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Tiny Epic Kingdoms

Reviewed by: Andrea “Liga” Ligabue

(Gamelyn Games, 2 to 5 players, ages 13 and up, 30 minutes; $26.99)

tinyepic1One of the things gamers are looking for is a great, perfect and engaging epic fantasy game. From the time of Battlemist (and the renewed edition of Rune Quest), several titles have tried and failed to hit the heart of epic fantasy lovers. Another dream of most games hoarders are small boxes. It sometimes seems like the quality of a game is directly in proportion to the dimensions of the box so many publishers are over-boxing their releases and disappointing a lot of gamers in the process. What Tiny Epic Kingdoms, from Scott Almes, tries to offer is a full 4X Epic Fantasy experience in a small box.

From 2 to 5 players compete in a race to become the greatest fantasy kingdom: expanding, researching and building a great tower. Every player can choose between many different fantasy races going from classical dwarf and elf down to undead, merfolk and centaurs. In my Kickstarter edition, you can choose between 13 different faction cards and 8 different double faced territory cards.

Everyone starts with a faction card, a territory, two units and 3 resources. The aim of the game is to score as many points as possible before the end. Points are scored in 4 different ways: researching, building the tower, expanding (actually bringing in play more units) and, sometimes, with special faction powers. The game ends when one of the players reaches the 5th level of research or the 6th level of the tower or puts into play his 5th unit. Everything usually happens in something close to 30 minutes: not bad at all! Now we can go into the details.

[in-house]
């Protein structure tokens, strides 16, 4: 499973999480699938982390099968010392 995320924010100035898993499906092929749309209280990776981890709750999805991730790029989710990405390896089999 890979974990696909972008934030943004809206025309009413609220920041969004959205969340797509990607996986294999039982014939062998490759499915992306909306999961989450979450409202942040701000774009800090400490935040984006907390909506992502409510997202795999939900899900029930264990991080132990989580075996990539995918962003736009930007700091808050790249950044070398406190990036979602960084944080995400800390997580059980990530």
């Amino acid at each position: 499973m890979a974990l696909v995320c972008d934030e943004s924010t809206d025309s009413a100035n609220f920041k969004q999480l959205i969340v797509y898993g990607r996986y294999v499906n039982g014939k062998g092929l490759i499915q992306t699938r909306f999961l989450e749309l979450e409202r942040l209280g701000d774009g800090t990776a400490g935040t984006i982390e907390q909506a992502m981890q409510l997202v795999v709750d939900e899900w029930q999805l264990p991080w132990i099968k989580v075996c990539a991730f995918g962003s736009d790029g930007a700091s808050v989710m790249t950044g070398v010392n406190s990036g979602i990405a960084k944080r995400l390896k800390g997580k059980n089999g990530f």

The game is played on several maps. Each player starts the game with a territory card made up of 5 different territories: forests, mountains, plains, ruins and capital cities. Each card has a different arrangement of territory so it could be you have two forests, one plains, one ruin and one mountain or two mountains, two plains and one forest. Every territory card has at least one of each forest, mountain and plain that are the basics for building and empire. You will start with two units in one of your territories but, during the game, you can also expand also into other players’ territories.

Every faction card has a picture and a research table showing the different powers/abilities gained in going from research level 1 to 5, which is actually different for the different races. Finally, around the faction card, there is a resource track for Ore, Mana and Food.
tinyepic2The game is played in turns; in each turn a player selects and marks one action from the action card and then takes that action. All the other players can take the same action or gather resources. Then, the turn pass to the next player. This proceeds until 5 of the 6 different actions are taken. Then the action card is emptied and the show goes on!

The different actions are the simple pillars for building your empire.

Build: you can rise up to the next level of your tower using Ore.

Research: you can raise your Magic level using Mana.

Expand: you can add a new unit on the map using Food.

Trade: you can exchange one or more unit of one resource for another one.

Patrol: you can move one unit from one region to an adjacent one.

Quest: you can move one unit from a territory card to another one.

The action taken during your turn is the cornerstone of the game as you try to be able to get the full benefits of an action when opponents are not able to do the same. Build the tower when no one has enough Ore or research when other players are lacking Mana is always a nice choice. Or it could be useful to gather resources instead of making a useless action because you can’t gather resources when is your turn to choose an action.